Books and gavelThe phrase ‘Judge ye not’ is perhaps one of the most misunderstood and misapplied biblical concepts.

Rarely does anyone want to confront sin, and rarely does a sinner want to be confronted. This presents a problem.

As the avalanche of immorality in America continues consuming many professing Christians, the idea of judging has become even more unpopular. You and I have choices to make regarding how to deal with the issue of sin in our culture and sadly, there are believers who think we should never mention the behavior of others.

In that case, how are we supposed to share the gospel of Christ, repentance from sin, and the need for forgiveness from God and eternal salvation?

Rather than address sin invading the church, we open the door to even more compromise by accommodating immoral behavior because we don’t want to offend anyone. But is this what Jesus taught?

“Or do you suppose that those eighteen on whom the tower in Siloam fell and killed them were worse culprits than all the men who live in Jerusalem? I tell you, no, but unless you repent, you will all likewise perish.” Luke 13:4-5

Jesus used every opportunity – including death – to warn others. I strongly suggest we not exercise our right to be silent.

How can we turn a sinner back to God if we don’t make a judgment and say anything about sinful behavior? James wrote:

My brothers, if one of you should wander from the truth and someone should bring him back, remember this: Whoever turns a sinner from the error of his way will save him from death and cover over a multitude of sins. James 5:19-20

The apostle Paul told the church at Corinth not to associate with people who claimed to be Christians, but were living sinful lives (1 Corinthians 5:9). He urged the committed believers to judge those within the church and let God judge those who are outside (1 Corinthians 5:12-13).

So let’s be very clear on this: We are not to judge unbelievers; we are to share the gospel with them, because without Christ and the Bible they have no moral compass. We are instructed to judge fellow believers as long as we do it with a spirit of humility and love, not hypocritically.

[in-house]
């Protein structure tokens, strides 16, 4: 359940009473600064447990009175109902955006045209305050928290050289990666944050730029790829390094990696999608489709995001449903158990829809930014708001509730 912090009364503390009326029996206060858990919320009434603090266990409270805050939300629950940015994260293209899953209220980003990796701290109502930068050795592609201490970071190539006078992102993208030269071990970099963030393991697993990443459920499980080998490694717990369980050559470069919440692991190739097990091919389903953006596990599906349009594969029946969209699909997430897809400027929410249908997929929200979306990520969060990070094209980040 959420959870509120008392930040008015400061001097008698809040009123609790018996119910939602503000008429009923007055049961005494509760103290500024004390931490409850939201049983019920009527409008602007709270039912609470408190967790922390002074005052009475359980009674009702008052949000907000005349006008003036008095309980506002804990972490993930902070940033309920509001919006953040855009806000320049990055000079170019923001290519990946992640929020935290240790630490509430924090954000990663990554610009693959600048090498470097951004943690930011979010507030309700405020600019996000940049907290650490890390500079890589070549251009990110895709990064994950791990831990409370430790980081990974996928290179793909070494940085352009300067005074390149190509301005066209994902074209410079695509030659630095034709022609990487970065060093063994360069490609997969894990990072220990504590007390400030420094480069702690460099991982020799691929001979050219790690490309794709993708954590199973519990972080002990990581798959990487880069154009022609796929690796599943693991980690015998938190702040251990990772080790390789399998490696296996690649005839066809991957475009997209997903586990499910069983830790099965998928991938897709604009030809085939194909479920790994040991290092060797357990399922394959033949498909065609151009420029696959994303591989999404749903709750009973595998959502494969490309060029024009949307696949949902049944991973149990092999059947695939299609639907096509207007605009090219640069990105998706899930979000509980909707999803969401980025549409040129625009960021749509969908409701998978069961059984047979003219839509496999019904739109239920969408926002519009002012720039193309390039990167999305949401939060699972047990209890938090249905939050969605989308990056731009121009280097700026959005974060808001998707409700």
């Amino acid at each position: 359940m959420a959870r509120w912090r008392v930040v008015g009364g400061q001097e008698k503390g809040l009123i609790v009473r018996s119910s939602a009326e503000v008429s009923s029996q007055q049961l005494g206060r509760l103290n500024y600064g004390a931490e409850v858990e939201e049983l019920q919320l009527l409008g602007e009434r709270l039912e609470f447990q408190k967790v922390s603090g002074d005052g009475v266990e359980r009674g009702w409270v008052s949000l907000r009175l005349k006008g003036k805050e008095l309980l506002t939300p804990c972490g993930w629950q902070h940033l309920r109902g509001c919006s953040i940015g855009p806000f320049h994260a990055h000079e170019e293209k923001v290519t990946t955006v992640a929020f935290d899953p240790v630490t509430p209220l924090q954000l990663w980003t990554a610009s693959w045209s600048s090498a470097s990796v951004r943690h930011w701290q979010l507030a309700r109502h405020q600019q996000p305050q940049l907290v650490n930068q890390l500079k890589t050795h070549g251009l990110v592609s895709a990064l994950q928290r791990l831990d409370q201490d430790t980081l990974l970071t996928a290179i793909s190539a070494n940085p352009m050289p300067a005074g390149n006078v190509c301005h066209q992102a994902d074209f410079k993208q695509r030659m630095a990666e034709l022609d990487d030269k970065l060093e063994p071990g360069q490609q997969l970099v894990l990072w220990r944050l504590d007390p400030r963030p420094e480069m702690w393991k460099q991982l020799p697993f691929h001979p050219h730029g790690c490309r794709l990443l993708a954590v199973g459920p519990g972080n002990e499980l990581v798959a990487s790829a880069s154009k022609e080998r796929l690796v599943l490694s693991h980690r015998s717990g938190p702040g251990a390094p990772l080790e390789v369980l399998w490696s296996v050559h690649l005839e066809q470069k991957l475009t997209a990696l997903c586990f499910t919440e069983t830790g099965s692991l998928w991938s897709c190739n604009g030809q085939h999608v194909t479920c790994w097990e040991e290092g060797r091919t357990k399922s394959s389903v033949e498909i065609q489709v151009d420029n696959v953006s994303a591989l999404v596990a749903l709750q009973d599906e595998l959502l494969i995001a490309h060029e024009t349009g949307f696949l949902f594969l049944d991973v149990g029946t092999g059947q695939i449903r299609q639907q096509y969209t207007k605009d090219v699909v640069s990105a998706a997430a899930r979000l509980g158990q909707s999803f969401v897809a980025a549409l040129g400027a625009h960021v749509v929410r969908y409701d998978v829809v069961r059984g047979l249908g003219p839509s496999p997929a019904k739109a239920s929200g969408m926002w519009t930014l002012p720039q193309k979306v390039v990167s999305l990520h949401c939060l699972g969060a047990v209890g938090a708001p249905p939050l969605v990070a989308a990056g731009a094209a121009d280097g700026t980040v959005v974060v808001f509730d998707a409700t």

There are two types of judgment in the Bible: krino judgment is to “try, convict and punish”; anakrino is to “scrutinize, investigate and determine”.

“If anyone hears my words and does not keep them, I do not judge him; for I did not come to judge the world but to save the world. The one who rejects me and does not receive my words has a judge; the word that I have spoken will judge him on the last day.”  John 12:47-48

The word Jesus uses here for judge is krino: “to try, convict and punish”.

“But with me it is a very small thing that I should be judged by you or by any human court. In fact, I do not even judge myself. For I am not aware of anything against myself, but I am not thereby acquitted. It is the Lord who judges me.  1 Corinthians 4:3-4

The word for judge in this verse is anakrino: “to scrutinize, investigate and determine”Anakrino is used 14 times in the New Testament in these ways: examine, question, discern, judge, account.

Nine times out of ten, people use the words, ‘Judge ye not’ completely out of context. Even those with limited knowledge of the Bible and Christianity have either heard or have used these words themselves. This has become laughable in a culture today that promotes the idea of tolerance, but is quite intolerant when it comes to biblical Christianity, morality, and absolute truth.

Moral relativism seems to be the new law of the land.  Everyone determines their own morality, and when man decides what is right or wrong, it becomes easier to defend the indefensible. After all, if the Bible does not apply to every person, well – then anything goes!

The people of Israel knew all about this and the result is always lawlessness.

In those days there was no king in Israel; everyone did what was right in his own eyes. Judges 21:25

In the Old Testament, the God of creation often judged the people of Israel, and either blessed or punished nations depending on their obedience or rebellion. After Jesus Christ conquered the last enemy, death, by His resurrection, God the Father transferred all power and authority to His Son (Matthew 28:18). The deity and authority of Jesus are non-negotiable facts in the true Christian faith, and the Bible teaches Jesus will one day judge all humanity.

As believers, we have the Holy Spirit to help us discern good and evil, and the love of God should move us to compassion; to share the love and grace of Jesus Christ and to encourage and warn fellow believers entangled in sin.

This may seem obvious and elementary to some, but in today’s culture of hyper-tolerance it must be repeated: it is necessary to make moral judgments.

First, no one is without sin, and if someone says they do not sin, they are simply fooling themselves (1 John 1:8). Assuming you and I have confessed our sins and have received God’s forgiveness, we know how awful it feels to commit a sin and be distant from God, so we should help others be reconciled to Him.

Let’s be clear on another point: only God knows what’s in a person’s heart. All we can do is judge behavior according to the teachings of Scripture.

The concept taught in Matthew 7 is to judge yourself or examine yourself first, and then you will see clearly to address someone else’s sin. Some folks seem to think Jesus said never attempt to take the speck out of your brother’s eye (mention their sin).

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